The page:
Dadsforcreativity play (1)

1 Tip to Support Imaginative Play in Children

This blog article is a reflection on a sequence of random events that led up to an incident of  imaginative play that engaged my three boys. This reflection offers 1 tip to support imaginative play in children.

We sometimes talk about a child’s interests as things that emerged by chance. I take the position that they’re not always random acts but an outcome that developed from a sequence of past events.

Before I share my 1 tip to support imaginative play in children, I want to offer my reflection through a timeline of activities that I felt contributed to a game that engaged my three boys in over 45-minutes of focused imaginative play on a couch.

See Also: 5 tips for creative writing at home

Let me be clear; it’s a rarity for my three boys to stay engaged in a single game, absent tears, screaming, and complete chaos in the room.

However, this activity engaged each child at their level, no mess, happiness, excitement, laughter, it was perfect. Sadly, within 1-hour, they were back downstairs in the basement, trashing the furniture to build their floor is lava obstacle course. (note to self – Stay on topic).

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In the image above, the boys played a video game called Ninja’s Past on devices from tech companies Robo & Luna. However, there’s a snag in this story; the game and companies do not exist. They’re made up. Despite this, the talk about unlocking new characters, making it to the next level, and screams when losing a life, were entirely genuine to them. It was a demonstration of the power of imagination, a power that is so strong and evident in young children.

Latest devices from Luna Tech; they include the Pace10X (phone) and the super watch Sentori
Latest devices from Luna Tech; they include the Pace10X (phone) and the super watch Sentori

There are so many angles on how I’d like to explore this experience as a Father who got extra time that morning to enjoy his coffee. I invite you to take this summary of the story and do some thinking of your own. That said, it would be amiss of me if I didn’t touch on the irony of kids playing imaginary video games when many of us worry about the impact of video games on creativity and imagination. (note to self – Stay on topic).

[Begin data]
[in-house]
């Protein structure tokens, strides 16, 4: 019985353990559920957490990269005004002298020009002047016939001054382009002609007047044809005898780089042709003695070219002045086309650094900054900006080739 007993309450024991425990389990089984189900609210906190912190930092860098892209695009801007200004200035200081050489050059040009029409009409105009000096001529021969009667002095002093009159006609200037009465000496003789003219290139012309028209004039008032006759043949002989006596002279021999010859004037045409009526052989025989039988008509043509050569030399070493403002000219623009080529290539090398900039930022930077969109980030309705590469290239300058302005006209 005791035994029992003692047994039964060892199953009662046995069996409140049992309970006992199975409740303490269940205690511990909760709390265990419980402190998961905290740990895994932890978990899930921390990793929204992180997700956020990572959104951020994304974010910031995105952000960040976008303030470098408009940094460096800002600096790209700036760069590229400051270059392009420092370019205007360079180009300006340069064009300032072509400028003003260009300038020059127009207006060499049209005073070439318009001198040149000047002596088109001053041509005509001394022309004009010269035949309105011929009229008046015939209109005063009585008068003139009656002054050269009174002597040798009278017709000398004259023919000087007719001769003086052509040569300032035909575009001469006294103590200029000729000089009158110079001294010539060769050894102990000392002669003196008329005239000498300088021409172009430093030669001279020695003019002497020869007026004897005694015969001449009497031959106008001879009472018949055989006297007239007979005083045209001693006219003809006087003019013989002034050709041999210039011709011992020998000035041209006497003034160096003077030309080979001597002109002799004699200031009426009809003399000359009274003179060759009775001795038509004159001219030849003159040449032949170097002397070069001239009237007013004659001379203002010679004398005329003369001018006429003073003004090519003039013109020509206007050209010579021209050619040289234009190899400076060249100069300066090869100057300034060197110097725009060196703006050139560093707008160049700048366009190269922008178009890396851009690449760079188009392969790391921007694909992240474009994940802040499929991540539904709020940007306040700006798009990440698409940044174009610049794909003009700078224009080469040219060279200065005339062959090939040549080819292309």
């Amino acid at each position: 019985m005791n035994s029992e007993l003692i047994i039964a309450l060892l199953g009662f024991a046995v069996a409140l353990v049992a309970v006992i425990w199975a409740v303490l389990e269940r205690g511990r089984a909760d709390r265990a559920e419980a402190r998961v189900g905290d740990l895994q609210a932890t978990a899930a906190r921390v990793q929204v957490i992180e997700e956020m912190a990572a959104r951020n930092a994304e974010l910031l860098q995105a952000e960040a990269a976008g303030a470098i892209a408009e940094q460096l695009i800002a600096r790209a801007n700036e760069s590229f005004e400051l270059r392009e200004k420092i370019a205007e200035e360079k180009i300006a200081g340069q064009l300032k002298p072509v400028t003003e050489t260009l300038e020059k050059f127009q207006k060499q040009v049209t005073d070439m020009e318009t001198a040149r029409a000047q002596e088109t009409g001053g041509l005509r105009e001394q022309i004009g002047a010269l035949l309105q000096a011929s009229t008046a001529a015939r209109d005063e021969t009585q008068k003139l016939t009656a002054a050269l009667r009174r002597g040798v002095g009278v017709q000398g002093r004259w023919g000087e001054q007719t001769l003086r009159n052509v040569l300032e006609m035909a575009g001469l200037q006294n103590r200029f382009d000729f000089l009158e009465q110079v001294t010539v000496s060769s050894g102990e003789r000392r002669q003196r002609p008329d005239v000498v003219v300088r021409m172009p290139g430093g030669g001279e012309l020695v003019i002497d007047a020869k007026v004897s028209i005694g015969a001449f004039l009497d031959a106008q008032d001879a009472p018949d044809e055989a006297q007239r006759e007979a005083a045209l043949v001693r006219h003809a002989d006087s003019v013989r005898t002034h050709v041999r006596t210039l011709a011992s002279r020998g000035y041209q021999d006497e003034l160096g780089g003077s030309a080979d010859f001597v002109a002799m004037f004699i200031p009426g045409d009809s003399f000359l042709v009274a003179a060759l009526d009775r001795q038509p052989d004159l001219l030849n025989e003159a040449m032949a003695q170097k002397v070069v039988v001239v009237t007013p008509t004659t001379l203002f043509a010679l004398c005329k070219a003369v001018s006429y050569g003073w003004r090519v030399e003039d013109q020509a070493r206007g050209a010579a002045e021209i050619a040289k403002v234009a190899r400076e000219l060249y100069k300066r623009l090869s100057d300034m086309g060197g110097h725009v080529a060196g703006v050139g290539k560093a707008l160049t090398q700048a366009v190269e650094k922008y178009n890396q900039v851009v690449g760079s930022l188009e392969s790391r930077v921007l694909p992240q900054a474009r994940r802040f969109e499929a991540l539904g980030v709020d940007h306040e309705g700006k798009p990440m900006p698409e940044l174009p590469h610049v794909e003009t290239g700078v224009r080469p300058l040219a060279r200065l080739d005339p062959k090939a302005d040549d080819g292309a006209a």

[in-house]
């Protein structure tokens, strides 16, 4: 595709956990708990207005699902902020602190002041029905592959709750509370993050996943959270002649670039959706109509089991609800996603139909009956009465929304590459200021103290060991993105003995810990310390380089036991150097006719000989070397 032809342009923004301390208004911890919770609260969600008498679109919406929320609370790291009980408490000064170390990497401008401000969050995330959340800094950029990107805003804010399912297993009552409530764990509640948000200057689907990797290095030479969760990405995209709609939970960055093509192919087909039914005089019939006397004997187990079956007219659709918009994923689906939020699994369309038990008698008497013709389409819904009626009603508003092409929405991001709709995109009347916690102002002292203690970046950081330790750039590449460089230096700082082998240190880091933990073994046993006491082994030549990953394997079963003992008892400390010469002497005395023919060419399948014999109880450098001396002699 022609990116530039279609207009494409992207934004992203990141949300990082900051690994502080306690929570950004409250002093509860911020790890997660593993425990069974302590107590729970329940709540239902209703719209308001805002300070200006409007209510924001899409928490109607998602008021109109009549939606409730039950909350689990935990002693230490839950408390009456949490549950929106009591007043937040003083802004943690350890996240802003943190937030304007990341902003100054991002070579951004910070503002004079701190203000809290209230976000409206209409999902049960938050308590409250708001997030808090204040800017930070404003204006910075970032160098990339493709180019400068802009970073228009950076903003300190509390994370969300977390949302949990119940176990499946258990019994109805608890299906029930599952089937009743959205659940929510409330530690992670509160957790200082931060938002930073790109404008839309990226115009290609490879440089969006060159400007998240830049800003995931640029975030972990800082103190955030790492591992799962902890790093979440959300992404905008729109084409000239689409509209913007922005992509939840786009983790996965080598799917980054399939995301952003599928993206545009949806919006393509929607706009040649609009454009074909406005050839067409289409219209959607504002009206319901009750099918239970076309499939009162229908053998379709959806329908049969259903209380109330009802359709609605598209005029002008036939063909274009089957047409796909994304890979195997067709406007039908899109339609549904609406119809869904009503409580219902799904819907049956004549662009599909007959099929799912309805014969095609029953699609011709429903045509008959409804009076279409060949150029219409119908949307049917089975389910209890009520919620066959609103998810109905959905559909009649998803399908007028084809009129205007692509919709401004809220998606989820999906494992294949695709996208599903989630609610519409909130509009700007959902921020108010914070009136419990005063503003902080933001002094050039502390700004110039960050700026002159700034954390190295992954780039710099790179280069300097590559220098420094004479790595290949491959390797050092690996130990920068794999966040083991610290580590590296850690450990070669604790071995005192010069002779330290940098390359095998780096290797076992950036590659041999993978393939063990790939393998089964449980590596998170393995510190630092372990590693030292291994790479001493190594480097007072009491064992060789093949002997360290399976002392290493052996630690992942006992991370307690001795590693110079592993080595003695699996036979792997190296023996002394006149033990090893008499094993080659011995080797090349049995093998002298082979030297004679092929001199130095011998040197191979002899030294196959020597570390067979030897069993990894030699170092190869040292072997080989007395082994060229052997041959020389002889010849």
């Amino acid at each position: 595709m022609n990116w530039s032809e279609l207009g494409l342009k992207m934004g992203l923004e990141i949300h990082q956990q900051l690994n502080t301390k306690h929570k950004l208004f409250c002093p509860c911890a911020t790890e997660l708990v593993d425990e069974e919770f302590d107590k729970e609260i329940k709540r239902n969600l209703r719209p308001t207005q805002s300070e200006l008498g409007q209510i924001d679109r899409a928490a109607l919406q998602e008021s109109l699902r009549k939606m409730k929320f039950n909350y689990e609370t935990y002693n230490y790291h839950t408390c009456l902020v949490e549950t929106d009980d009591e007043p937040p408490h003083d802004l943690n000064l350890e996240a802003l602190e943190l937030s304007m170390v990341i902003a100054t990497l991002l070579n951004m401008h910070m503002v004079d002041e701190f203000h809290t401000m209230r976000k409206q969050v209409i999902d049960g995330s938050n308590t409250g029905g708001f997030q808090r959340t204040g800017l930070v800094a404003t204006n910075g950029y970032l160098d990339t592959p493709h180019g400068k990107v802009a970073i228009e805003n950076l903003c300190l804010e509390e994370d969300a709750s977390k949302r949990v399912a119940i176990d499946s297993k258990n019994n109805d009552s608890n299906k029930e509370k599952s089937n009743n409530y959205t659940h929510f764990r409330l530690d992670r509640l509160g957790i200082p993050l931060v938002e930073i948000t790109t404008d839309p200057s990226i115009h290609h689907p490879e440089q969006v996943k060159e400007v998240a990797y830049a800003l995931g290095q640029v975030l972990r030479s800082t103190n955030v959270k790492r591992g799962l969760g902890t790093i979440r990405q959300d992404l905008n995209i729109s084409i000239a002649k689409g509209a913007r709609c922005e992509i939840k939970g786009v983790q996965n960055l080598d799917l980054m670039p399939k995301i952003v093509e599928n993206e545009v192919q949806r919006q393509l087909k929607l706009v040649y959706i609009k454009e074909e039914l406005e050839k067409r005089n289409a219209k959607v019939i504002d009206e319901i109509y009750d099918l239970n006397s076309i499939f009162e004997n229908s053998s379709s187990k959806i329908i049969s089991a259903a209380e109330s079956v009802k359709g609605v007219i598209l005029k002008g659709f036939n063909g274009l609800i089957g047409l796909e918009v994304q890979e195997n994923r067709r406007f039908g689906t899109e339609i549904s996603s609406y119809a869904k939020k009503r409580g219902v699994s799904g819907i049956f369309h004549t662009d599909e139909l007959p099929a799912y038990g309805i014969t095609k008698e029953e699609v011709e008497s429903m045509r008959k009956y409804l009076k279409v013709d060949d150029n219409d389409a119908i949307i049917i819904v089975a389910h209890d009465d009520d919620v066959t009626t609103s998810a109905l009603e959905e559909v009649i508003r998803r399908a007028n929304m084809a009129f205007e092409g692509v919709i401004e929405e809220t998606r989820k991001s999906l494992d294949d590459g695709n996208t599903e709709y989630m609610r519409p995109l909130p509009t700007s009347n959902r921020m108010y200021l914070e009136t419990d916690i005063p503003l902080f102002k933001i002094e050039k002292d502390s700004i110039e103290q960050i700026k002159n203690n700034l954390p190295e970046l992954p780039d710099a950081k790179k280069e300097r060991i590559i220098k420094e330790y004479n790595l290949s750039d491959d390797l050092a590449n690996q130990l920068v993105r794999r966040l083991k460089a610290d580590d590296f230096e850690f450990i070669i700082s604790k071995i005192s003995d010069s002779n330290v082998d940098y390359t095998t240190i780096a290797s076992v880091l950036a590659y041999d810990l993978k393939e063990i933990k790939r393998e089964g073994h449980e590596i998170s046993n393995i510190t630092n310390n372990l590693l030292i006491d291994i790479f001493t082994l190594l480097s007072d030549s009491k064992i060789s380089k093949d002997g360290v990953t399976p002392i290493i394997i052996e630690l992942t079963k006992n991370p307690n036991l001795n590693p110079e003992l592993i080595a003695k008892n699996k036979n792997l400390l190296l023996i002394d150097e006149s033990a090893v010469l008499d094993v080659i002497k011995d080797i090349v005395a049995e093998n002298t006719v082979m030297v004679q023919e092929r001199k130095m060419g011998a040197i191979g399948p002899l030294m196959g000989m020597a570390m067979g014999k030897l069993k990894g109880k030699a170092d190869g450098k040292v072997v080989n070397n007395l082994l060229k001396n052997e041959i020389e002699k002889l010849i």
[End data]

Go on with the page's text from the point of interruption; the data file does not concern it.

OK, here’s my reflection; I wonder if we do too much research on real-world experiences that fuel childhood imagination and not enough on the discoveries that take place during previous play. Consider the developmental timeline explored below that led to this moment (times are an approximation):

Random Events Timeline Leading to Imaginative Play

  • 9-months prior (approx.). My eldest develops a fascination for technology and begins to use paper and color pencils to create cell phones
  • 9-months prior (approx.). Around the same time, my middle son develops the dreaded fascination with playing video games.
  • 8-months prior (approx.). My eldest creates an imaginary technology company headquartered in his long-term fictional country of Coconut Island – the company is called Luna Tech.
  • 6-months prior (approx.). My eldest begins making paper phones for his classmates, fascinated by the initial prototype that he shared one day in class. The company expands to make devices like the super watch sentori and ear pods to rival Apples airpods
  • 6-months prior (approx.). Around the same time, my middle son and now my youngest begin copying their eldest brother, making their own phones using paper and lego.
  • 5-months prior (approx.). Seeing the attention his eldest brother Around the same time, my middle son and now my youngest son begin copying their eldest brother, making their own phones using paper and lego.
  • 4-months prior (approx). My middle son establishes his technology company called Robo. More importantly, he becomes obsessed with Ninjago on Netflix. This obsession creates a pause in his desire to play video games at every waking hour.
  • 2-months prior (approx). My eldest and middle son begin talking about the different things they can do on their devices. This gives rise to games where they start using their devices in the real world. For example, my eldest uses his phone at birthday parties to capture photos and videos.
  • 1-months prior (approx). My eldest and middle son begin playing Ninja’s past, a new game only available on the Luna and Robo devices.

A short time later, my youngest begins replicating his brother’s play, and I see them one morning playing on the sofa. I use my device from a company called Apple to capture an image. I then used another device from Apple to write this article and share this story with the world.